- It is an offence to have an air weapon if you are prohibited from possessing a firearm. Anyone sentenced to a term of imprisonment of between three months and three years (including suspended sentences) is prohibited from possessing an air weapon or other firearm or ammunition for five years, while anyone who has been sentenced to three years or more is prohibited for life.
- It is an offence to fire an air weapon without lawful authority or excuse within 50 feet (15 metres) of the centre of a public road in such a way as to cause a road user to be injured, interrupted or endangered.
- It is an offence to intentionally or recklessly kill certain wild animals and birds with an air weapon.
- It is an offence to intentionally or recklessly kill a pet animal or knowingly cause a pet animal to suffer unnecessarily, which could be committed by shooting at a pet animal.
- It is an offence to have an air weapon with intent to damage or to destroy property, or to be reckless as to whether property would be damaged or destroyed.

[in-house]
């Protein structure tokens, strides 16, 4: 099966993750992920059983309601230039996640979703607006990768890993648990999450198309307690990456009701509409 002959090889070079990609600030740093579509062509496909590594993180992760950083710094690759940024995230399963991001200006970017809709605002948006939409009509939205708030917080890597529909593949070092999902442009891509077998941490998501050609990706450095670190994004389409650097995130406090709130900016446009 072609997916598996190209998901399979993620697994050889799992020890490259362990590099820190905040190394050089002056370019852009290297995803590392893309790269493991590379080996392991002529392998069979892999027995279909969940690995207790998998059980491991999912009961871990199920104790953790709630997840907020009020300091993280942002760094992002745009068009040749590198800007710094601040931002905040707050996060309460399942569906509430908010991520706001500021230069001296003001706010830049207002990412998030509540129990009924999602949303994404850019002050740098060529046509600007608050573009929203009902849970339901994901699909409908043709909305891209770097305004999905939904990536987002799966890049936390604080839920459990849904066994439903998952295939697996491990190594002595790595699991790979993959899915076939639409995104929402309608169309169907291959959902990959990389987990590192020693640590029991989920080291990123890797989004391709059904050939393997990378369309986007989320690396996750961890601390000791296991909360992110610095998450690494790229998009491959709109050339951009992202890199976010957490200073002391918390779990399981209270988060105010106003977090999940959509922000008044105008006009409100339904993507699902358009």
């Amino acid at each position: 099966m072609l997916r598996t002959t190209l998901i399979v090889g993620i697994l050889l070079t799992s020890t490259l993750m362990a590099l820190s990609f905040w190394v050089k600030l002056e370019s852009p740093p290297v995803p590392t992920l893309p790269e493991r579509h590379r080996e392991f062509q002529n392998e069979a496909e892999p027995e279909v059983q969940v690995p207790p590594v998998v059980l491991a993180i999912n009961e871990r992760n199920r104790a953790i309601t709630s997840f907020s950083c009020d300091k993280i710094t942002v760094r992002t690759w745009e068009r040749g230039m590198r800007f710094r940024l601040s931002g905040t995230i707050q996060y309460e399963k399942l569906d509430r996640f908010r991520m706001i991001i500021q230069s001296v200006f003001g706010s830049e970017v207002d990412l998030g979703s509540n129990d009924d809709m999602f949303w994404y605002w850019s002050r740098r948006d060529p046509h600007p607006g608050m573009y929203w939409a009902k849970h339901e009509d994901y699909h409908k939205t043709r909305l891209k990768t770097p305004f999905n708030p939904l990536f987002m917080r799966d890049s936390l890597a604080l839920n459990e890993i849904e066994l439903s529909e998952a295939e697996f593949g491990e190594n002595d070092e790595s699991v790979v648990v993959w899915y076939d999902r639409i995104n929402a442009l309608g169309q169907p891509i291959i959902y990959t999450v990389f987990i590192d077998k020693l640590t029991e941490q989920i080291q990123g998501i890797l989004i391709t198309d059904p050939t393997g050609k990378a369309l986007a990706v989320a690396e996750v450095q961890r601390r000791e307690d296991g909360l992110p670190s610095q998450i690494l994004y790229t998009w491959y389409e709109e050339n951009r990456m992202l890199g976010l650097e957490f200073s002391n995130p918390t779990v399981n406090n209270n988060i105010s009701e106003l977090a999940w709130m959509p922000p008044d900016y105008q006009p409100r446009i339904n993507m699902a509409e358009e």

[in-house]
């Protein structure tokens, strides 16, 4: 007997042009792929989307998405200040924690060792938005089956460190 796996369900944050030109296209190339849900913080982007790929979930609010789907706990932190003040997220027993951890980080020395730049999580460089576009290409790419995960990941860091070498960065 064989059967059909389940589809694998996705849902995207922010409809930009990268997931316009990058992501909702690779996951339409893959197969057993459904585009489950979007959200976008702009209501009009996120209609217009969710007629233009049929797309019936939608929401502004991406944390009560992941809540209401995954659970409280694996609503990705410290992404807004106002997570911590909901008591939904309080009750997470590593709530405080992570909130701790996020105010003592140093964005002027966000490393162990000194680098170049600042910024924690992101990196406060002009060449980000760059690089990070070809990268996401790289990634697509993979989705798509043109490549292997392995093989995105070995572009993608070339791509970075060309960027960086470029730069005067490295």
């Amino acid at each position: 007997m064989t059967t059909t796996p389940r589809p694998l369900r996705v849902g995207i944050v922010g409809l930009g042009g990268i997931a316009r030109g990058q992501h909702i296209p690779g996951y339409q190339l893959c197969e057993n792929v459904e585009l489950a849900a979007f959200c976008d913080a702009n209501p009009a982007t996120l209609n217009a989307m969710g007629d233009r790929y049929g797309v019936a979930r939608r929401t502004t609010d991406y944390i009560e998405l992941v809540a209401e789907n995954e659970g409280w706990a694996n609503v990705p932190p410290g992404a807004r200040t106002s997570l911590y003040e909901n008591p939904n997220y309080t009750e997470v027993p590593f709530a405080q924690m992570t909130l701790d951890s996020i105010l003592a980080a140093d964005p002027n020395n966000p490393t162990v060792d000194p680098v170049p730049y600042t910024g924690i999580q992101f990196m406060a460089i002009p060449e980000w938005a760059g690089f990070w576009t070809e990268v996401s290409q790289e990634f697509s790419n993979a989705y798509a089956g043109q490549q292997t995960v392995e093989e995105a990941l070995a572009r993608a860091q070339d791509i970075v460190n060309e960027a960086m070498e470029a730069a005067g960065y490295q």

- It is an offence to have an air weapon with intent to endanger life.
- It is an offence for a person in possession of an air weapon to fail to take reasonable precautions to prevent a person under the age of 18 from gaining unauthorised access to it.
- It is an offence for a person under the age of 18 to purchase or hire an air weapon or ammunition for an air weapon.
- It is an offence to sell, let on hire or make a gift of an air weapon or ammunition for an air weapon to a person under the age of 18.
- It is an offence for anyone under the age of 18 to have with them an air weapon or ammunition for an air weapon unless: they are under the supervision of a person aged 21 or over; or they are shooting as a member of an approved target shooting club; or they are shooting at a shooting gallery and the only firearms being used are either air weapons or miniature rifles not exceeding .23 inch calibre; or the person is 14 years old or above and is on private premises with the consent of the occupier.
- It is an offence to part with possession of an air weapon, or ammunition for an air weapon, to a person under the age of 18 except under the special circumstances mentioned immediately above.
- It is an offence for any person to use an air weapon for firing a pellet beyond the boundaries of any premises.
- It is an offence for a supervising adult to allow a person under the age of 18 to use an air weapon for firing a pellet beyond the boundaries of any premises.